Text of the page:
A GET should never change data on the server- use a POST request for that

I heard this recommendation countless times over the internet and always try my best to conform. But how should I implement UTM tracking, while staying compliant to this requirement at the same time? For example, http://example.com/?utm=r3ct59 by appending utm url parameter to URL, I want to track from where my users are coming from. Shouldn't I update database when client sends GET request to this url? What are alternatives?

  • 1
    Do you understand why that recommendation is made, and do you think those reasons are critical when implementing user behaviour tracking? Commented Aug 24, 2021 at 19:26
  • yes, I read about the reasons. Let's say they are not critical in this case. Is it enough for breaking the mentioned rule? What should I do when they are critical? Commented Aug 24, 2021 at 19:32
  • 2
    Do you think the reasons are critical in the user tracking case or not? If they're not, then you (hopefully) understand already why you can break the rule. If you think they are critical, then you probably need to explain why in your question. Commented Aug 24, 2021 at 19:38
  • they're not critical I think. In addition, this method is not reliable, one user can send request to the same link multiple times or edit utm value and can easily distort my statistics. But I see such url parameter in many links (e.g. most of the urls from slack contain something like source=slack). What I'm wondering is that why this rule exists, while everyone is breaking it at some cases? Commented Aug 24, 2021 at 19:45

1 Answer 1


The key thing is that a GET request should never change the application state from the perspective of the end user - however it can make changes on the backend that are not visible to the user. RFC7231 discusses what the restrictions on GET (and other "safe" methods) are:

Request methods are considered "safe" if their defined semantics are essentially read-only; i.e., the client does not request, and does not expect, any state change on the origin server as a result of applying a safe method to a target resource. Likewise, reasonable use of a safe method is not expected to cause any harm, loss of property, or unusual burden on the origin server.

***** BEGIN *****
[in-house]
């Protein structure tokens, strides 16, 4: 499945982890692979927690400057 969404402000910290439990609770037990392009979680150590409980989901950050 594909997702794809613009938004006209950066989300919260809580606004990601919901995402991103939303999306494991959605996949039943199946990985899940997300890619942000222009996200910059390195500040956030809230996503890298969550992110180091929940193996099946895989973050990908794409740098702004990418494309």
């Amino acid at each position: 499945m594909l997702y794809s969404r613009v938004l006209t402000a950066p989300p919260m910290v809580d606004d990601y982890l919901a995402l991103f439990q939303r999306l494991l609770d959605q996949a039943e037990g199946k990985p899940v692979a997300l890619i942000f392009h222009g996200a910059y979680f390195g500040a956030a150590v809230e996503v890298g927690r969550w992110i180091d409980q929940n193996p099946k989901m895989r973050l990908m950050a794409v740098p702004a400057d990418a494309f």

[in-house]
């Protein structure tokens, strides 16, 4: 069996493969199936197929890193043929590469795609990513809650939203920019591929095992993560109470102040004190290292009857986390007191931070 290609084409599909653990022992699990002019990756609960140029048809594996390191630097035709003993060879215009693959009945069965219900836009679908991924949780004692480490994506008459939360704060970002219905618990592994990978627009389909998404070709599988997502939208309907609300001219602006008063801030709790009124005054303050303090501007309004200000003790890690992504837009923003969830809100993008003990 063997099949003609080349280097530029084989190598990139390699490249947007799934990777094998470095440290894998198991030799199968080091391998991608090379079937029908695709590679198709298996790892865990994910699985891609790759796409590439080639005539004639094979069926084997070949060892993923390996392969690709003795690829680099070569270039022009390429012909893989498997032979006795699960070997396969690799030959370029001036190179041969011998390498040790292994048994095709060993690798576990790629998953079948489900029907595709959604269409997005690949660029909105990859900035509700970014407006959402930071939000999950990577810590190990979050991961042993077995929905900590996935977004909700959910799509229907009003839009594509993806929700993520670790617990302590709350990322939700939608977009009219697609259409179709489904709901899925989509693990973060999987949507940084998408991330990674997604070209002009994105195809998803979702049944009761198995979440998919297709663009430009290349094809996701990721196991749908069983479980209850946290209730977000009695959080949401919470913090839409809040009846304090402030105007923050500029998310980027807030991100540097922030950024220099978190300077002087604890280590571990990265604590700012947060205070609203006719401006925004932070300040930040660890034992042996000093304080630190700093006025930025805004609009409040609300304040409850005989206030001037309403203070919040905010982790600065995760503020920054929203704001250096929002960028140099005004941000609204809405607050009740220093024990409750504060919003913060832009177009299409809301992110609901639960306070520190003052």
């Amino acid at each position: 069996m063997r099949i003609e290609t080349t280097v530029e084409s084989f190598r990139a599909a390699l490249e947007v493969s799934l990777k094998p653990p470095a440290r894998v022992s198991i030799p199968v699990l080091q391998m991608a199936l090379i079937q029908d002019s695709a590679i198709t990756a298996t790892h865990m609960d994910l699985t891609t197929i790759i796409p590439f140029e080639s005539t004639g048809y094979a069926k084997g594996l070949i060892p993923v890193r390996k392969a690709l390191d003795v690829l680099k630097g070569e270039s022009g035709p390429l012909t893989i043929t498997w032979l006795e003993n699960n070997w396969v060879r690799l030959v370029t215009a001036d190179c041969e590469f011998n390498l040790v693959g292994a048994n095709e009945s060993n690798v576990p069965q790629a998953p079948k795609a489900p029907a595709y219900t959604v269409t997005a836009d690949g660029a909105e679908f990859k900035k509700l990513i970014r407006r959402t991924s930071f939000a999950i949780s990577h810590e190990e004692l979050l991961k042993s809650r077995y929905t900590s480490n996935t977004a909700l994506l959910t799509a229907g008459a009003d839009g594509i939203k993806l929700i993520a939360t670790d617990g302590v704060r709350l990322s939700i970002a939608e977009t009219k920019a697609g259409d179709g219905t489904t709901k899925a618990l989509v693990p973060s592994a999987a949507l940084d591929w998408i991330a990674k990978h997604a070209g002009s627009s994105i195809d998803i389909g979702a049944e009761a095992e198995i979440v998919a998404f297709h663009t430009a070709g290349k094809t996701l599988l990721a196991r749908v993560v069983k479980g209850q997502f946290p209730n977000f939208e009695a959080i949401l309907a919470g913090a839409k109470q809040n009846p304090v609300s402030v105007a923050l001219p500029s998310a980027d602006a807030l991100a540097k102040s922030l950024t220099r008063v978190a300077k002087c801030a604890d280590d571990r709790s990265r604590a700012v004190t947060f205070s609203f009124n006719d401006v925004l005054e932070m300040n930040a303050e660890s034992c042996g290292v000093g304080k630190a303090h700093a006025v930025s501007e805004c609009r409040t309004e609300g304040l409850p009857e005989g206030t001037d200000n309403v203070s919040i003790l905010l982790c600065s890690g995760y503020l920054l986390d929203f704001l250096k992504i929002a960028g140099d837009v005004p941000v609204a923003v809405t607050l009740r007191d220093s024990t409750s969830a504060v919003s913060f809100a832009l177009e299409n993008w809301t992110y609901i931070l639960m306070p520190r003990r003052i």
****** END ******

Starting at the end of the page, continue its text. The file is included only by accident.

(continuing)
This definition of safe methods does not prevent an implementation from including behavior that is potentially harmful, that is not entirely read-only, or that causes side effects while invoking a safe method. What is important, however, is that the client did not request that additional behavior and cannot be held accountable for it. For example, most servers append request information to access log files at the completion of every response, regardless of the method, and that is considered safe even though the log storage might become full and crash the server. Likewise, a safe request initiated by selecting an advertisement on the Web will often have the side effect of charging an advertising account.

Just like every GET request made to you site will result in an entry being written to your log files, it's also perfectly acceptable for you to write an entry to your database for specific GET requests. However, in doing this, you might run into some unexpected requests being made with the UTM tags, such as:

  • The user clicking the back button in their browser or refreshing the page.
  • The user bookmarking a page with a UTM tag.
  • A spider (such as Googlebot or a security scanning tool) crawling your website.
  • A browser pre-fetching links on the page.
  • The contents of the page being cached by the user or an intermediate proxy.

This could result in duplicate or spurious entries in your tracking database, and then are your problem to deal with, not the fault of your users.

Your Answer

By clicking “Post Your Answer”, you agree to our terms of service and acknowledge you have read our privacy policy.

Not the answer you're looking for? Browse other questions tagged or ask your own question.